Deep below deep lie the mysteries, and theories flourish like weeds in a garden or let us call them flowers, for at times they are so artistic. Arts spring out of the mysteries, but the arts themselves grow stale if left to themselves. The thing that the individual should remember is that he is a part of this vast restlessness, uncertainty and opportunism. Life will have none of anything forever, neither Egypt nor Greece nor Rome nor England nor America; it will not have anything of one type of god, nor a fixed code of morals, nor a fixed conclusion as to what is art, nor a method of living. We build up rules where- with life is to be governed, and behold! some fine day the character of life itself changes and our rules are worthless.
Many of us now dream that there is such a thing as justice, but experience teaches us that it is an abstraction and that what we actually see is an occasional compromise struck in an eternal battle. Many believe that there is such a thing as truth, but, if there is, it is not within the consciousness of man, for he has not the knowledge wherewith to discern it. There is too much that he does not know to permit him to say what is truth. Likewise, virtue and honesty go by the boards as names merely, a system of weights and measures, balances struck between man and man. They are symbols of something which man would like to believe true and permanent. They represent a balance he would like to strike between extremes on either hand, but they are only important to him in his state here. Beyond him lie the deeps which may know them not. All we can know is that we cannot know.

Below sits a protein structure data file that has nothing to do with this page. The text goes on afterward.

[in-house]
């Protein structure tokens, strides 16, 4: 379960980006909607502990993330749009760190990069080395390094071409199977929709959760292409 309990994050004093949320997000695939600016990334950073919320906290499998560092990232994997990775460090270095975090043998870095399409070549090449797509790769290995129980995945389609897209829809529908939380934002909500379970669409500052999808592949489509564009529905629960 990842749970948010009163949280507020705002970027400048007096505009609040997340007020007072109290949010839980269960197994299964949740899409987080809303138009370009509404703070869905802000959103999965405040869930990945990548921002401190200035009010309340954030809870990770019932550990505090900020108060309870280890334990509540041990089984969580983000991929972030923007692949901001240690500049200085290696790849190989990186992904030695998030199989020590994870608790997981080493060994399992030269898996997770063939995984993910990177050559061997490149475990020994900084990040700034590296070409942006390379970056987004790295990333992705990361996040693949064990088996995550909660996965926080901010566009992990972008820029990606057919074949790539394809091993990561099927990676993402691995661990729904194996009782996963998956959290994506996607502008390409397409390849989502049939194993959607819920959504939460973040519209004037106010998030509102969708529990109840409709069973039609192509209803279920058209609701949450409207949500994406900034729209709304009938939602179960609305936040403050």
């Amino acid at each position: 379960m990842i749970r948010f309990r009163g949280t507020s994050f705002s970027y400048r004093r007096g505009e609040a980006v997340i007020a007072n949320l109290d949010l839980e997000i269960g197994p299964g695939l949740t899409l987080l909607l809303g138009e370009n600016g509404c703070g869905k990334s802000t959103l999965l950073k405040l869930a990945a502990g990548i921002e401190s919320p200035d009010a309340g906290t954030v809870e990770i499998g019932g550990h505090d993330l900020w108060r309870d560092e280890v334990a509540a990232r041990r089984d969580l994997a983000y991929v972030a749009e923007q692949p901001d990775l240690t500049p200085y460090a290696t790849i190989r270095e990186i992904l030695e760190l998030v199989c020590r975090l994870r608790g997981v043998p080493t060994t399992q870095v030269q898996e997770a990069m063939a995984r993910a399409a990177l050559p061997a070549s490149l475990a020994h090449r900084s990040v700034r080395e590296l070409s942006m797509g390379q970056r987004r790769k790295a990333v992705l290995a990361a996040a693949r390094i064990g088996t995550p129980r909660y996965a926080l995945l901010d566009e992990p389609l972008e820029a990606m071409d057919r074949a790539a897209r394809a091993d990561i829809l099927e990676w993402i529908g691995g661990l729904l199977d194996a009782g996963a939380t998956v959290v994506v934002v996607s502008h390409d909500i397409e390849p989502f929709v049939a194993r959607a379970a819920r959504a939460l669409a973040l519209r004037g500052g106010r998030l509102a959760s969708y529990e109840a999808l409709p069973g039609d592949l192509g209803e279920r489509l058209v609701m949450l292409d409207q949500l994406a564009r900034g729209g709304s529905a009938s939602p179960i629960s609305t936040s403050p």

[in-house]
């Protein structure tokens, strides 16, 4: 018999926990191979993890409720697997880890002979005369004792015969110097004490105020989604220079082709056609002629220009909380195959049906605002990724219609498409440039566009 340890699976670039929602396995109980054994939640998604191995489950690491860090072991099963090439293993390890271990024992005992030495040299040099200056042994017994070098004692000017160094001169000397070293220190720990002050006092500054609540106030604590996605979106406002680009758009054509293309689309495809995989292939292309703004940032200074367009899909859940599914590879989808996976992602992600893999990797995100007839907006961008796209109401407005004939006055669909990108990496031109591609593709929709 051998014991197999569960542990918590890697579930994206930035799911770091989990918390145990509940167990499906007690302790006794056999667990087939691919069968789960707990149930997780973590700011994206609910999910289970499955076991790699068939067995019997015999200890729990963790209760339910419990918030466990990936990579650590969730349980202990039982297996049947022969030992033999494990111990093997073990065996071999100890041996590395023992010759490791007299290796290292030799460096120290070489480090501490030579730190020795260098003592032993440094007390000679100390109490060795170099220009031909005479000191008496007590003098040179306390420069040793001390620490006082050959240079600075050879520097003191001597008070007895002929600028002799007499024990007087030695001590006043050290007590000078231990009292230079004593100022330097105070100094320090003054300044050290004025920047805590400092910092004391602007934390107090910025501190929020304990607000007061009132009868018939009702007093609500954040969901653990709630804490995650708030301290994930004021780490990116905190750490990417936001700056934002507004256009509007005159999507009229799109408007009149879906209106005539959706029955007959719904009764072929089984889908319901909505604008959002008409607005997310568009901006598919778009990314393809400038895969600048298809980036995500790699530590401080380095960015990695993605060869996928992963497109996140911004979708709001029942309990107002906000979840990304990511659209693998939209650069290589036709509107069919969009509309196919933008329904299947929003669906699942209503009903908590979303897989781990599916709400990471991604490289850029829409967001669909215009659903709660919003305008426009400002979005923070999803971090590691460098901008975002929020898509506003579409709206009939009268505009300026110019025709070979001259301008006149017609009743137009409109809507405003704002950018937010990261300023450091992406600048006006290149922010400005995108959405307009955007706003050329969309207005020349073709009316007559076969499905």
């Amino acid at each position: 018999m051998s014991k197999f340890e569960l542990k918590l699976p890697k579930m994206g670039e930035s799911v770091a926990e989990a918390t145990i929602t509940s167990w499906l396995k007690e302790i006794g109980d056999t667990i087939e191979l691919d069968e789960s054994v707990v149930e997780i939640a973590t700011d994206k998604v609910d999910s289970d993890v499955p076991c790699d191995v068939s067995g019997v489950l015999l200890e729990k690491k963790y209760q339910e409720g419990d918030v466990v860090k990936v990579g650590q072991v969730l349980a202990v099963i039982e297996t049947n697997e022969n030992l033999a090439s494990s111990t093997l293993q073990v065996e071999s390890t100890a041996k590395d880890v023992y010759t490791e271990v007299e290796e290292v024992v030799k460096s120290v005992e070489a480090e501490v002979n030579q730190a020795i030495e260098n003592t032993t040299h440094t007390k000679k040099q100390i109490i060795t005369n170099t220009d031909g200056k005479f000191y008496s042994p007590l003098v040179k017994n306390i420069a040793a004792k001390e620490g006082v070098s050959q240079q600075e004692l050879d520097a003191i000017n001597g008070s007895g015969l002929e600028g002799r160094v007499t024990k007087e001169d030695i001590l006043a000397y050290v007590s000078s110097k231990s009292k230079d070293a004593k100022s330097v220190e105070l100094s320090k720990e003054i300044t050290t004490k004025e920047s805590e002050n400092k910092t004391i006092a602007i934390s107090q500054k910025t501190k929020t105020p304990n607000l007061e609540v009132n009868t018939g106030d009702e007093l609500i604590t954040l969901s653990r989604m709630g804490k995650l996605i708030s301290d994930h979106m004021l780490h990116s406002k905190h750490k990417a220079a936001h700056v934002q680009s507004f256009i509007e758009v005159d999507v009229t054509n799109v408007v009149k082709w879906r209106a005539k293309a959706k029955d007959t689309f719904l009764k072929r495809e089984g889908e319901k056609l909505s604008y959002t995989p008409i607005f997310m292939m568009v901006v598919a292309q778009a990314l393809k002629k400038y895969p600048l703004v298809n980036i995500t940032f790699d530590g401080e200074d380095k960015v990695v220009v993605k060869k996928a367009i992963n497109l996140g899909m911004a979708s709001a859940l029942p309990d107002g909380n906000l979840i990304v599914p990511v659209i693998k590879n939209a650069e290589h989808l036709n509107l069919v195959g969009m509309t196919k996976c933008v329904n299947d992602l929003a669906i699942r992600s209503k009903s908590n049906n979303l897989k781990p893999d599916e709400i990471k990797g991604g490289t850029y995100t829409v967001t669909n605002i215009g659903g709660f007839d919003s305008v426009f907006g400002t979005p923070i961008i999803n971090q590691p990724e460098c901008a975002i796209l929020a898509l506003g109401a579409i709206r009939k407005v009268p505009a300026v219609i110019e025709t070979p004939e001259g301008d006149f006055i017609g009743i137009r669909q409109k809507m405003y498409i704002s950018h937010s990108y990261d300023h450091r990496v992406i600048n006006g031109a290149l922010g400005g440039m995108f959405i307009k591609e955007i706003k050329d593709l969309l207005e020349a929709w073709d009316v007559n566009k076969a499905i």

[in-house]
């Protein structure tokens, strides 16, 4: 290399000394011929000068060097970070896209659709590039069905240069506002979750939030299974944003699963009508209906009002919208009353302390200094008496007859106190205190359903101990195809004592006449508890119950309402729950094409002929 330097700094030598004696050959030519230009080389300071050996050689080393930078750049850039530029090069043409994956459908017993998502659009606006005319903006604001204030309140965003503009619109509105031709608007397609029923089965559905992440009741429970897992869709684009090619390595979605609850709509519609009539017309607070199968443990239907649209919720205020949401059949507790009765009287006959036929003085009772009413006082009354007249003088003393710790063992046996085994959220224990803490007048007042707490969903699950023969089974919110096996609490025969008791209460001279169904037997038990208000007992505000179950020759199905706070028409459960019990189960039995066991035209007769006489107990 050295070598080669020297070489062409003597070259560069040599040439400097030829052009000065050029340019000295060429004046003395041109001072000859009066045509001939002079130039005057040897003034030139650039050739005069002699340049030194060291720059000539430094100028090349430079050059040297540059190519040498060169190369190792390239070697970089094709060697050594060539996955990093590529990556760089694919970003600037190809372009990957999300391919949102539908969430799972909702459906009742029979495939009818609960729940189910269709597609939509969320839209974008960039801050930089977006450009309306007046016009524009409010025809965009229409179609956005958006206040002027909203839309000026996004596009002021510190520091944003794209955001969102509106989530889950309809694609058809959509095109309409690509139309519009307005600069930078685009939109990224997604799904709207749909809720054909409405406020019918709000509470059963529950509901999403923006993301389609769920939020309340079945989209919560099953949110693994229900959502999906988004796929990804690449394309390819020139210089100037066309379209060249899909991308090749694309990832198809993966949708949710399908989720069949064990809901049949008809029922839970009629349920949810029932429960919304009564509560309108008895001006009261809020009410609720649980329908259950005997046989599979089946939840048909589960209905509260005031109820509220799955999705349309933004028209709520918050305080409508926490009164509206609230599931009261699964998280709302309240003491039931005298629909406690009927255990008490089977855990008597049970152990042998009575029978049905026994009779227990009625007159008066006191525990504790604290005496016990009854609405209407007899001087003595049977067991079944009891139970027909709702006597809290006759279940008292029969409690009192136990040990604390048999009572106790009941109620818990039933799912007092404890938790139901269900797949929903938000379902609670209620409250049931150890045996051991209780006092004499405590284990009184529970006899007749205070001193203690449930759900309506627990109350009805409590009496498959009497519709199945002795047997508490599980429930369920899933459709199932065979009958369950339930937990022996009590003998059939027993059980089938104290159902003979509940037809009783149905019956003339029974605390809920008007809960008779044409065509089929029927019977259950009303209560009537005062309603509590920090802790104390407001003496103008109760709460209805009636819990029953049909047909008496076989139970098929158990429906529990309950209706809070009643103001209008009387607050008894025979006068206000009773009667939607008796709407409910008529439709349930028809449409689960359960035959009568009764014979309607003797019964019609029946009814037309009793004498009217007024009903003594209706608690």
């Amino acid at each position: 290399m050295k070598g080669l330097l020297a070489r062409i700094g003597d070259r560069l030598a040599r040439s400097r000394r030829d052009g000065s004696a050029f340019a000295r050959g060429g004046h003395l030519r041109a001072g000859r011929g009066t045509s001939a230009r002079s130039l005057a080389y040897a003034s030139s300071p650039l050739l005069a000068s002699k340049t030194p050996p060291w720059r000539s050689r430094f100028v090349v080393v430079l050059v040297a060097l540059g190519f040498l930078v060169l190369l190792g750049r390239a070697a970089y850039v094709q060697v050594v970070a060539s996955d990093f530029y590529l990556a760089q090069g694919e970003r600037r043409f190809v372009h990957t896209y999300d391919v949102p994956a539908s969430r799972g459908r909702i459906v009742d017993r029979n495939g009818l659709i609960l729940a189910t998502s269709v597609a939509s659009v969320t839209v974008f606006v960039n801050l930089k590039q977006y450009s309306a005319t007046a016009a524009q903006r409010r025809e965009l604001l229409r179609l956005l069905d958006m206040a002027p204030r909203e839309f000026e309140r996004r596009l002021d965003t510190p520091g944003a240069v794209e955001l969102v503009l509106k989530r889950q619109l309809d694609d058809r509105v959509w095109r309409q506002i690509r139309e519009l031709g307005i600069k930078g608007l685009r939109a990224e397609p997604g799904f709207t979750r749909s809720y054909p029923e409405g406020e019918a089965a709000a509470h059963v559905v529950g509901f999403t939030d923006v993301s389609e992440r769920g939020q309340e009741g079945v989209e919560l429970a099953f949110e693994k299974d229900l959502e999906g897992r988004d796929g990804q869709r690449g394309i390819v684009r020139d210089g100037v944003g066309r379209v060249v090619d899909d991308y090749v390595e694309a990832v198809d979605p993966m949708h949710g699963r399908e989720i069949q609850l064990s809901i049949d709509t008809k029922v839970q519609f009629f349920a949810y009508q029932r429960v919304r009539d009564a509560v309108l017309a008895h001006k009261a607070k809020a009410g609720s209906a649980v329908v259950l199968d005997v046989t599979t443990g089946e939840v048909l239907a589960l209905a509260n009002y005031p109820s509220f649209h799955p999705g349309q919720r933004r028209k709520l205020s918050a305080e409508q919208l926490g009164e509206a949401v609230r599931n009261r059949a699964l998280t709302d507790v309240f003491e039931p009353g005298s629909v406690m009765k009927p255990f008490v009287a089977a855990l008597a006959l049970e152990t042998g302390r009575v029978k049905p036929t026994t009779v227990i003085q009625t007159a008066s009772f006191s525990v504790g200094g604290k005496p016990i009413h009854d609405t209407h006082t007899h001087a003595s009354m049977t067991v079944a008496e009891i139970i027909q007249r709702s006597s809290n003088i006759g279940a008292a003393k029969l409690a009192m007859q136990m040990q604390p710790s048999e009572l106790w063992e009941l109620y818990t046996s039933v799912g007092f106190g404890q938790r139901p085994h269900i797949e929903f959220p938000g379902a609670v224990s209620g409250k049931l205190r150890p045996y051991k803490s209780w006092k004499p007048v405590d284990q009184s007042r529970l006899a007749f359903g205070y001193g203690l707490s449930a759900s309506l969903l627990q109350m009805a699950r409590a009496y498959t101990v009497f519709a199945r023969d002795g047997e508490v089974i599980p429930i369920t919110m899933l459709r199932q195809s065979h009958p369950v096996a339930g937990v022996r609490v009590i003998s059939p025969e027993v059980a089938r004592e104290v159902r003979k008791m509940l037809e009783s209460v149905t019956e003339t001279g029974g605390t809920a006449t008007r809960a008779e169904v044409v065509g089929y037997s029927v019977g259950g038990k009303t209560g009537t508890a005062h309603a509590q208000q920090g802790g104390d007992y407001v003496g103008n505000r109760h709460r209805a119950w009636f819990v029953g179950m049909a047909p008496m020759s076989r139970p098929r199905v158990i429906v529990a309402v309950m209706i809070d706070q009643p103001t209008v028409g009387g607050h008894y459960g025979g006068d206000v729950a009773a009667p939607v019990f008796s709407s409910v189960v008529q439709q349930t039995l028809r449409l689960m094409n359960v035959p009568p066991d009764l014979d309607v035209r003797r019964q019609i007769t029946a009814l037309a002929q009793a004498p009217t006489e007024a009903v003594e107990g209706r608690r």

Therefore, what I would most earnestly advocate, if it were of any importance so to do, would be love of change, for by change have come all the spectacles, all the charms and all the creature comforts of which our consciousness is aware. Life appears to be innately artistic in all that it attempts, so that we need not trouble ourselves about that; we can scarcely escape it. If there is a seeming love of order, of stratification, of fixity, in connection with many things, an equally unending force appears to be bent on change and variation, so that that something within us which tends to rigid duty and stratification spells suffering or disappointment for us in so far as we are unable to counteract it. The caution, sprung from somewhere, to keep an open mind is well-grounded in Nature’s tendency to change. Not to cling too pathetically to a religion or a system of government or a theory of morals or a method of living, but to be ready to abandon at a moment’s notice is the apparent teaching of the ages to be able to step out free and willing to accept new and radically different conditions. This apparently is the ideal state for the human mind. Not that anything so much more perfect is in store (I, for one, do not believe that), but that a different thing is at hand, always, outside your door, around the corner, beyond the limits of the vision of even the philosopher and the thinker. To be always ready, if such a thing were possible, to meet the new and to know that it will be as valuable as the old that is the great thing. But what vain advice! for the experiences, the capacities, the tendencies of man are not in his keeping. There is something controlling, of which we are a part and not a part; there is a mystery to which we belong yet which will not show to us its face. Only its impulses burst upon us from day to day and from century to century, making us weep from fear or regret, or faint with terror, or thrill wild with joy. Out of the deeps they come the realms we do not know. What is Master? Who? What is He or It like? Only by the artistry and the terror and the peace and the change through which it works can we guess, and all names and fames and blames by which we qualify it are as nothing, save that they brighten the face of its one outstanding tendency, which we must accept whether we will or not change.